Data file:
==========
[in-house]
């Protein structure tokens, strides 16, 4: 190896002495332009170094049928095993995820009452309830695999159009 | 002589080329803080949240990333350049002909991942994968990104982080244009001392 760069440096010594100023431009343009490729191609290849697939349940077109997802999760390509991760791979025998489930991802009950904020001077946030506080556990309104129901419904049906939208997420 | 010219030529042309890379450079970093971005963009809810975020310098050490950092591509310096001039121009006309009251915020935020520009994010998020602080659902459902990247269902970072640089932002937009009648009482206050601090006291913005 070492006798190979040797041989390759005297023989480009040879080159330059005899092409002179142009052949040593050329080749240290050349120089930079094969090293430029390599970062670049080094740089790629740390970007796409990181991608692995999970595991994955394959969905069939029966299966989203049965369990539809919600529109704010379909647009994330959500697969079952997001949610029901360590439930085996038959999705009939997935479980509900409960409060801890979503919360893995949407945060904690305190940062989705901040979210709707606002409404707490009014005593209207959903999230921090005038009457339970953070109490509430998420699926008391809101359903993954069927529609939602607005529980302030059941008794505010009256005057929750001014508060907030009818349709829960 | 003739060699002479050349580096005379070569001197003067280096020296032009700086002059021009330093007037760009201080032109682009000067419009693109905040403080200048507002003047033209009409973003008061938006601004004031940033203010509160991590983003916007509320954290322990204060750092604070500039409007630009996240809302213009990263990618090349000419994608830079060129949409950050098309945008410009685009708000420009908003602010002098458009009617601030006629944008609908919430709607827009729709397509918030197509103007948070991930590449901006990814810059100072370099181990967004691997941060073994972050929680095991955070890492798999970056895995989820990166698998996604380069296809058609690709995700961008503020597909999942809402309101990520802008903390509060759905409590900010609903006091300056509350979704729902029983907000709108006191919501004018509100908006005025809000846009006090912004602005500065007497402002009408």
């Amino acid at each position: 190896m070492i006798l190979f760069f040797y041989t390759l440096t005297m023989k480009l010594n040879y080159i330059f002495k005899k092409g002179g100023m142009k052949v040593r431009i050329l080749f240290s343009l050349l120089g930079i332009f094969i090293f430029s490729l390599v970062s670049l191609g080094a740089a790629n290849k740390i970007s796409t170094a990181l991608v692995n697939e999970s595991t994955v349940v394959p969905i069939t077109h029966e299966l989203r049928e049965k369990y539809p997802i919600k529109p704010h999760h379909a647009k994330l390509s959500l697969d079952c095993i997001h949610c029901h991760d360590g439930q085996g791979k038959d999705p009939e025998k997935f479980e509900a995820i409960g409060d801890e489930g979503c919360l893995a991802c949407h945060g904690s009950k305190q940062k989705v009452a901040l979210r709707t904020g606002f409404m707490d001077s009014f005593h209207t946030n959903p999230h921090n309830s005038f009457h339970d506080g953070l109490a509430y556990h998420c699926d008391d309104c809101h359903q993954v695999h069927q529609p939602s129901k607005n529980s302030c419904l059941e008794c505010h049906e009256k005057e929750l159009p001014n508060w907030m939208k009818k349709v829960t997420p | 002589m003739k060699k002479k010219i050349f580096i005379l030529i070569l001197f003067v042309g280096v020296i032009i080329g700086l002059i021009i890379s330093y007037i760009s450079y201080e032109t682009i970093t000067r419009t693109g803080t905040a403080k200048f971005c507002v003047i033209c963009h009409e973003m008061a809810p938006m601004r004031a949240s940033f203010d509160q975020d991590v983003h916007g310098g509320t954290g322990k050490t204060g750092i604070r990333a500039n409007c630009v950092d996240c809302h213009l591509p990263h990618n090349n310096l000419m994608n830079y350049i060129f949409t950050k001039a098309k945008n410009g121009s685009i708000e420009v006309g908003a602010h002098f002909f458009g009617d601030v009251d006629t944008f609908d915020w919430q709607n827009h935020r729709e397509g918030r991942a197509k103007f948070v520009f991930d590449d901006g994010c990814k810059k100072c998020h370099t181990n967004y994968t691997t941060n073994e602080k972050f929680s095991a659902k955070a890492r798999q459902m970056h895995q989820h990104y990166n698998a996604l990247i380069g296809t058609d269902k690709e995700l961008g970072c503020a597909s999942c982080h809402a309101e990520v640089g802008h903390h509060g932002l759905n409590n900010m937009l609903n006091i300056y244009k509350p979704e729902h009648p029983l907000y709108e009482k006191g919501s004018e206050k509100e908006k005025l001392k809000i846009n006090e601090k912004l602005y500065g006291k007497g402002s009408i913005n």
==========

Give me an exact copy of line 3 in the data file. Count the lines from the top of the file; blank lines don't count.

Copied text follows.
């Amino acid at each position: 190896m070492i006798l190979f760069f040797y041989t390759l440096t005297m023989k480009l010594n040879y080159i330059f002495k005899k092409g002179g100023m142009k052949v040593r431009i050329l080749f240290s343009l050349l120089g930079i332009f094969i090293f430029s490729l390599v970062s670049l191609g080094a740089a790629n290849k740390i970007s796409t170094a990181l991608v692995n697939e999970s595991t994955v349940v394959p969905i069939t077109h029966e299966l989203r049928e049965k369990y539809p997802i919600k529109p704010h999760h379909a647009k994330l390509s959500l697969d079952c095993i997001h949610c029901h991760d360590g439930q085996g791979k038959d999705p009939e025998k997935f479980e509900a995820i409960g409060d801890e489930g979503c919360l893995a991802c949407h945060g904690s009950k305190q940062k989705v009452a901040l979210r709707t904020g606002f409404m707490d001077s009014f005593h209207t946030n959903p999230h921090n309830s005038f009457h339970d506080g953070l109490a509430y556990h998420c699926d008391d309104c809101h359903q993954v695999h069927q529609p939602s129901k607005n529980s302030c419904l059941e008794c505010h049906e009256k005057e929750l159009p001014n508060w907030m939208k009818k349709v829960t997420p | 002589m003739k060699k002479k010219i050349f580096i005379l030529i070569l001197f003067v042309g280096v020296i032009i080329g700086l002059i021009i890379s330093y007037i760009s450079y201080e032109t682009i970093t000067r419009t693109g803080t905040a403080k200048f971005c507002v003047i033209c963009h009409e973003m008061a809810p938006m601004r004031a949240s940033f203010d509160q975020d991590v983003h916007g310098g509320t954290g322990k050490t204060g750092i604070r990333a500039n409007c630009v950092d996240c809302h213009l591509p990263h990618n090349n310096l000419m994608n830079y350049i060129f949409t950050k001039a098309k945008n410009g121009s685009i708000e420009v006309g908003a602010h002098f002909f458009g009617d601030v009251d006629t944008f609908d915020w919430q709607n827009h935020r729709e397509g918030r991942a197509k103007f948070v520009f991930d590449d901006g994010c990814k810059k100072c998020h370099t181990n967004y994968t691997t941060n073994e602080k972050f929680s095991a659902k955070a890492r798999q459902m970056h895995q989820h990104y990166n698998a996604l990247i380069g296809t058609d269902k690709e995700l961008g970072c503020a597909s999942c982080h809402a309101e990520v640089g802008h903390h509060g932002l759905n409590n900010m937009l609903n006091i300056y244009k509350p979704e729902h009648p029983l907000y709108e009482k006191g919501s004018e206050k509100e908006k005025l001392k809000i846009n006090e601090k912004l602005y500065g006291k007497g402002s009408i913005n």